It is called this way because, for its preparation, it is needed to dig a well in the ground with stones that are heated in a fire and on which the ingredients are placed.
The cooking of curanto in a hole takes quite some time, and generally you need five people to help in cooking this dish.
However, there is another easier form of preparation – making in a pot. This method is called “curanto en olla” (curanto in a pot) or “pulmay“.
Po’e is a sweet pudding cake made with wheat flour, pumpkin, and bananas.
It is sweet, and its texture is quite fluffy.
Po’e is served alongside many foods, including curanto and, in some cases, ceviche.
This food is traditional from Isla de Pascua (Rapa Nui), an island in Chile located in the middle of the Pacific Ocean. Isla de Pascua is one of the main tourist destinations in the country due to its natural beauty, its mysterious ancestral culture of the Rapa Nui ethnic group, and its excellent gastronomy that incorporates natural ingredients.
Cancato, from the Mapuche word “kangkatu”, which means roasted meat, is a roasted fish dish typical of the gastronomy of southern Chile, especially of the cuisine of the Chiloé Archipelago.
For the preparation of this dish, it’s common to use fish such as salmon, corvina, or sierra, as their flesh is firm.
Its traditional preparation is in the open air and consists of opening a fish and introducing small pieces of wood, such as sticks, to keep it open; then imprisoning it in a branch nailed to the ground and roasting it in a fire.
However, there are special grills to prepare the fish so that one does not have to use the traditional, time-consuming method. You can also find an oven-ready version in local restaurants.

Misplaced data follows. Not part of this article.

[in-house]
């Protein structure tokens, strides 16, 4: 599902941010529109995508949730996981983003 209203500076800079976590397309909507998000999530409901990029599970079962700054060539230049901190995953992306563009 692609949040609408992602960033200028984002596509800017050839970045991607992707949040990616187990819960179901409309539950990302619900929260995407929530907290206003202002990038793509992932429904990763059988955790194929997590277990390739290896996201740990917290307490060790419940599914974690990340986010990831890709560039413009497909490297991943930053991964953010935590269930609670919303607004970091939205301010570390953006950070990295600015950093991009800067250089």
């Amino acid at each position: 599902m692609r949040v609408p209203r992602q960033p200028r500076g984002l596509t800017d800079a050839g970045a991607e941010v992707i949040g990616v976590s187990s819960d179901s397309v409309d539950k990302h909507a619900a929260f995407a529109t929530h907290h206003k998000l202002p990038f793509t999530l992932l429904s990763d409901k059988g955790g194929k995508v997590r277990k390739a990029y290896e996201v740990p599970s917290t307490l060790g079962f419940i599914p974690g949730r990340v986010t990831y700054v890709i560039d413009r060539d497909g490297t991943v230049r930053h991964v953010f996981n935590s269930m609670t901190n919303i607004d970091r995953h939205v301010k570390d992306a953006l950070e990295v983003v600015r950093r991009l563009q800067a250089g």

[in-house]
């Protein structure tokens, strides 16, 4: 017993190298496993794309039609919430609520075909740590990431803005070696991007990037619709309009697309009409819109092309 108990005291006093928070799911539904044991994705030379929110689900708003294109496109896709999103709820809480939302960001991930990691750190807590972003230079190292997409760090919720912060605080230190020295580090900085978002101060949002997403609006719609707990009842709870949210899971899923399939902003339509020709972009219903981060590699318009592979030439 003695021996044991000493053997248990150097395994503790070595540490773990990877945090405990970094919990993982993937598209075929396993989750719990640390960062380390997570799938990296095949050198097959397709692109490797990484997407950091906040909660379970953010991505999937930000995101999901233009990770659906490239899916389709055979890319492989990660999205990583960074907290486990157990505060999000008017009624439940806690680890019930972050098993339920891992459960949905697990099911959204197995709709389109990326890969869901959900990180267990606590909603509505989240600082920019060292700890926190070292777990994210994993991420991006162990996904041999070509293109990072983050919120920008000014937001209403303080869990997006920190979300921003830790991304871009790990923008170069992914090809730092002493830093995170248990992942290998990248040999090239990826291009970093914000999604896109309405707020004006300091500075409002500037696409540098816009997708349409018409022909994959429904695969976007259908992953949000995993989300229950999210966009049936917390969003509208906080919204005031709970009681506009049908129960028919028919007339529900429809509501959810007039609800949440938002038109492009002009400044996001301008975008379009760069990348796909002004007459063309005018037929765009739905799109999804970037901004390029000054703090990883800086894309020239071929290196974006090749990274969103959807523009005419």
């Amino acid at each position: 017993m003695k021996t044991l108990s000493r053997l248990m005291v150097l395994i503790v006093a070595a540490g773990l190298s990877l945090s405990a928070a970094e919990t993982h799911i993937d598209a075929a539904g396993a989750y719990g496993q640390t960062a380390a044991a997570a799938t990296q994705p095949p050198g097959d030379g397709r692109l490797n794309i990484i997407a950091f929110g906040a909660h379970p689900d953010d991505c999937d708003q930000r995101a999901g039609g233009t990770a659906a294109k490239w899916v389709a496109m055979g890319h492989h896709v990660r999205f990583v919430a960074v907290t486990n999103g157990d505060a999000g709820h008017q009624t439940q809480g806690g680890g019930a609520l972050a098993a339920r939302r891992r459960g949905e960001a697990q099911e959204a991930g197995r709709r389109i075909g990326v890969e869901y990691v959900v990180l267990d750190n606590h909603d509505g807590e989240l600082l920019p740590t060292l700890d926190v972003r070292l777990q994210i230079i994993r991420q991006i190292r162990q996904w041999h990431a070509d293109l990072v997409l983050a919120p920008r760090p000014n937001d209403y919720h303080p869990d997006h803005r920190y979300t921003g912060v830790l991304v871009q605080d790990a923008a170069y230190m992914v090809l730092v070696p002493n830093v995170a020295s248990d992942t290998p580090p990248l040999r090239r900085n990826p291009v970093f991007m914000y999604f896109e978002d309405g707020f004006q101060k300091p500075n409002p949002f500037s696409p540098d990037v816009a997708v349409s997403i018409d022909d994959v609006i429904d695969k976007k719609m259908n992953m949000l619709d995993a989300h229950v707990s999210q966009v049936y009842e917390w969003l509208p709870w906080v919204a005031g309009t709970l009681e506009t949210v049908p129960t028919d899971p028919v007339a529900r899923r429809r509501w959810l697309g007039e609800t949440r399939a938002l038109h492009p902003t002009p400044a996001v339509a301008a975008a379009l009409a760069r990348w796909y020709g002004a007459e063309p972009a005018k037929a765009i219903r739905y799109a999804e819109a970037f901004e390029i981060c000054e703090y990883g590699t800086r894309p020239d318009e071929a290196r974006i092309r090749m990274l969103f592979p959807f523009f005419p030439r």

There’s no doubt the foods of Chile leave you wanting more. This geographically diverse country is perfect for growing juicy, flavorsome produce and ingredients.
If you’re a seafood lover, you have every reason to rejoice. The Pacific Ocean is home to an incredible range of seafood.
So many wild and wonderful fish and crustaceans, with their breathtaking tastes, have made their way into beloved Chilean dishes.
Then, as with so many Latin American countries, there’s the range of altitudes.
This geography makes it ideal to grow so many different fruit and vegetables. From the coastline to the mountains, the types of foods vary greatly.
These conditions also mean Chile can more than hold its own on the world stage when it comes to wine production.
Chile is no different to Argentina when it comes to wine: it’s not just a drink, it’s a huge part of culture and heritage.
European influence, including Spanish, has helped evolve Chilean food. The flavors are more complex and the textures layered in many dishes.
All of these factors help make Chile an underrated place when it comes to foodie travel. There’s so much diversity in the cuisine, and many dishes to try.
Heat and passion, as with so many Latin American cuisines, help make the Chilean tastes a unique culinary experience.
One last time, before we go, here’s the full list of all Chilean foods covered in this article.
Be sure to have this list of Chilean food handy when you visit so that you can try one or more of these popular and traditional foods.
You Might Also Like to Read
Save and Pin for Later
Want to keep all these delicious Chilean food picks in a safe place? Save this article and pin it to one of your Pinterest boards for later.
Contributor: Yeniree Bocaney is a Chilean translator and creative writer from Santiago. Yeniree is passionate about her native cuisine and culture, and enjoys writing about it to share with the rest of the world.
Images licensed via Shutterstock
While Greek food is world-renowned for its spiced meats and hearty mains, Greek desserts are one of this iconic…
Nomad Paradise — Travel Smarter
Smart Travel Tips || Best Travel Gear || Top Destinations || Nomad Resources || Travel Deals || Business Travel